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Are We on the Same Team or Not?

Are We on the Same Team or Not?

Where do your team boundaries start and stop? Frequently, we see our team as the people that are contained within our hierarchal areas of responsibility. For most managers, this is “their team.” However, everyone is part of divisional structures and an overall organization. This is the wider team environment that we belong to but many people are not as invested in the broader scope of the team. This is an underlying condition that leads corporate cultures down the path of “us versus them.”

Senior leadership tends to think of the larger organization as the team. Upper management and middle-management often see teams through the lens of their respective lines of authority. This is the wrong view when looking at talent management. A few days ago, Harvard Business Review published an article confirming that excellent employees do leave good bosses. I responded about the importance of encouraging people to explore other departments rather than exit to a competing organization. Intellectually this is logical and sound business judgment. However, people are usually not that sensible.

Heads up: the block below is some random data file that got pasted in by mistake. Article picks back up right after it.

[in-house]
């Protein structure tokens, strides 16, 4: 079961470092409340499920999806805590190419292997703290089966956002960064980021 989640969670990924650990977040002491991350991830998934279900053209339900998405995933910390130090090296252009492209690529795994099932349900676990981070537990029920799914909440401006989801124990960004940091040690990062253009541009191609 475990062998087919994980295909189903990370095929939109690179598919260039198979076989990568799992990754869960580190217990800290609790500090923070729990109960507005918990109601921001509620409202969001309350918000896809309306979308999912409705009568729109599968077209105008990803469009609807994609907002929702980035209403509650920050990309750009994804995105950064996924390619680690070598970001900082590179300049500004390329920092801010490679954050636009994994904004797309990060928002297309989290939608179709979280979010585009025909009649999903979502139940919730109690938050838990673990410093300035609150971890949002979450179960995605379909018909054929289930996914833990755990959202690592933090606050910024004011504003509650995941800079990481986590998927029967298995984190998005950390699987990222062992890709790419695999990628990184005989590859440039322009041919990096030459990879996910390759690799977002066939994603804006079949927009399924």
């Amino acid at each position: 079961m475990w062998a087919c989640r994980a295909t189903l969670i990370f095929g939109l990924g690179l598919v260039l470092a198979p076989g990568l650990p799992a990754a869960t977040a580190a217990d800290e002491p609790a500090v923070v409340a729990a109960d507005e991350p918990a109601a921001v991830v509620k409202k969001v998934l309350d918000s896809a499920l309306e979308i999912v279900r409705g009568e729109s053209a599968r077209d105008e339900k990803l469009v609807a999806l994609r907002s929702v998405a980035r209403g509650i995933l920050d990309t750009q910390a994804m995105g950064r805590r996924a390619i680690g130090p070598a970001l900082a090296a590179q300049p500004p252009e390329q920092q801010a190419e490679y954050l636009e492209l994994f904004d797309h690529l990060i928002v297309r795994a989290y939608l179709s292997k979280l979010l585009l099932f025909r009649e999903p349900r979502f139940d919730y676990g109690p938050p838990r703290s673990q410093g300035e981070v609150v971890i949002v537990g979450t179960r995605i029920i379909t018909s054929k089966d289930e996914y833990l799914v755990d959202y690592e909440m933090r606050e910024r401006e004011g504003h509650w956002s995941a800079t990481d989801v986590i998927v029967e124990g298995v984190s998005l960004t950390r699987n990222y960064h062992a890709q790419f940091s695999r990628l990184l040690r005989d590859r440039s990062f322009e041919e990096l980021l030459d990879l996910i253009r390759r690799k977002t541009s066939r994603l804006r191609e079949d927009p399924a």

I had a great discussion on this topic the other night with a friend and mentor of mine that is a senior leader in a public firm. He agrees that having employees go across the organization is highly preferred and a sign of good leadership. In practice, he felt that it is rarely executed so cleanly. Many managers see other divisions as competition rather than part of the larger joint team. In his opinion, many leaders see other internal groups in the same ways as they do an external organization when competing for talent. A loss of real talent is to be avoided. This view operates at the expense of the organization as a whole. The myopic position stifles innovation and drains an organization of highly qualified and exceptional talent.

Losing someone to another department is not the same as losing them from the team.

I stress my position, as leaders, we need to prepare and encourage our people to take on challenging assignments in new areas of the business. The firm becomes more innovative and resilient as we build greater cross-functional knowledge in the organization. It is only the incorrect definition of “the team” that leads us down the wrong path. We must encourage our team members to explore new opportunities throughout the organization before they decide to explore the possibilities of continued growth in our competitors.

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